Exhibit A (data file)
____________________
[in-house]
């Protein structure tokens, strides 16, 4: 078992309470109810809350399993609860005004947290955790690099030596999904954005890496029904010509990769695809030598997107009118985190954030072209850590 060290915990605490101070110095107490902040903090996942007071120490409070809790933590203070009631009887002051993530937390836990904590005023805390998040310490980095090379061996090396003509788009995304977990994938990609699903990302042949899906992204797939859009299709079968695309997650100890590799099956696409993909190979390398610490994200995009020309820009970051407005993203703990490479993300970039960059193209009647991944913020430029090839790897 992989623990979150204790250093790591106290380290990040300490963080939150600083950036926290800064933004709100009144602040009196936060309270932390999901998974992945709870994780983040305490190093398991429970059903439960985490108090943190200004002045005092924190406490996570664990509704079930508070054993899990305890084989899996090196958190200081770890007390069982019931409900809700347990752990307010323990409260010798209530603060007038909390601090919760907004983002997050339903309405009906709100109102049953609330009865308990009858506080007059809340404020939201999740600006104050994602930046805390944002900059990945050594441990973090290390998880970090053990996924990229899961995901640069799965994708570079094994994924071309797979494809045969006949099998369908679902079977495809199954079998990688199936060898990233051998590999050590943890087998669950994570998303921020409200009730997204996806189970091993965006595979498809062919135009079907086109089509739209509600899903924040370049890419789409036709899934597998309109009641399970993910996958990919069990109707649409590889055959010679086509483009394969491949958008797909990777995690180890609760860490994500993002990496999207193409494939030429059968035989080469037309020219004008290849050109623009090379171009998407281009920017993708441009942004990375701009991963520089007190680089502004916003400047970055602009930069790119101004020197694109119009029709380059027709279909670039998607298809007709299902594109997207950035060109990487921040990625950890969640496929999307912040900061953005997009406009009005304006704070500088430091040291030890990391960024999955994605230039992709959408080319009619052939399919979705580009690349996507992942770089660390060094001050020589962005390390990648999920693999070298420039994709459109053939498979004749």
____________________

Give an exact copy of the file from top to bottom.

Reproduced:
[in-house]
């Protein structure tokens, strides 16, 4: 078992309470109810809350399993609860005004947290955790690099030596999904954005890496029904010509990769695809030598997107009118985190954030072209850590 060290915990605490101070110095107490902040903090996942007071120490409070809790933590203070009631009887002051993530937390836990904590005023805390998040310490980095090379061996090396003509788009995304977990994938990609699903990302042949899906992204797939859009299709079968695309997650100890590799099956696409993909190979390398610490994200995009020309820009970051407005993203703990490479993300970039960059193209009647991944913020430029090839790897 992989623990979150204790250093790591106290380290990040300490963080939150600083950036926290800064933004709100009144602040009196936060309270932390999901998974992945709870994780983040305490190093398991429970059903439960985490108090943190200004002045005092924190406490996570664990509704079930508070054993899990305890084989899996090196958190200081770890007390069982019931409900809700347990752990307010323990409260010798209530603060007038909390601090919760907004983002997050339903309405009906709100109102049953609330009865308990009858506080007059809340404020939201999740600006104050994602930046805390944002900059990945050594441990973090290390998880970090053990996924990229899961995901640069799965994708570079094994994924071309797979494809045969006949099998369908679902079977495809199954079998990688199936060898990233051998590999050590943890087998669950994570998303921020409200009730997204996806189970091993965006595979498809062919135009079907086109089509739209509600899903924040370049890419789409036709899934597998309109009641399970993910996958990919069990109707649409590889055959010679086509483009394969491949958008797909990777995690180890609760860490994500993002990496999207193409494939030429059968035989080469037309020219004008290849050109623009090379171009998407281009920017993708441009942004990375701009991963520089007190680089502004916003400047970055602009930069790119101004020197694109119009029709380059027709279909670039998607298809007709299902594109997207950035060109990487921040990625950890969640496929999307912040900061953005997009406009009005304006704070500088430091040291030890990391960024999955994605230039992709959408080319009619052939399919979705580009690349996507992942770089660390060094001050020589962005390390990648999920693999070298420039994709459109053939498979004749």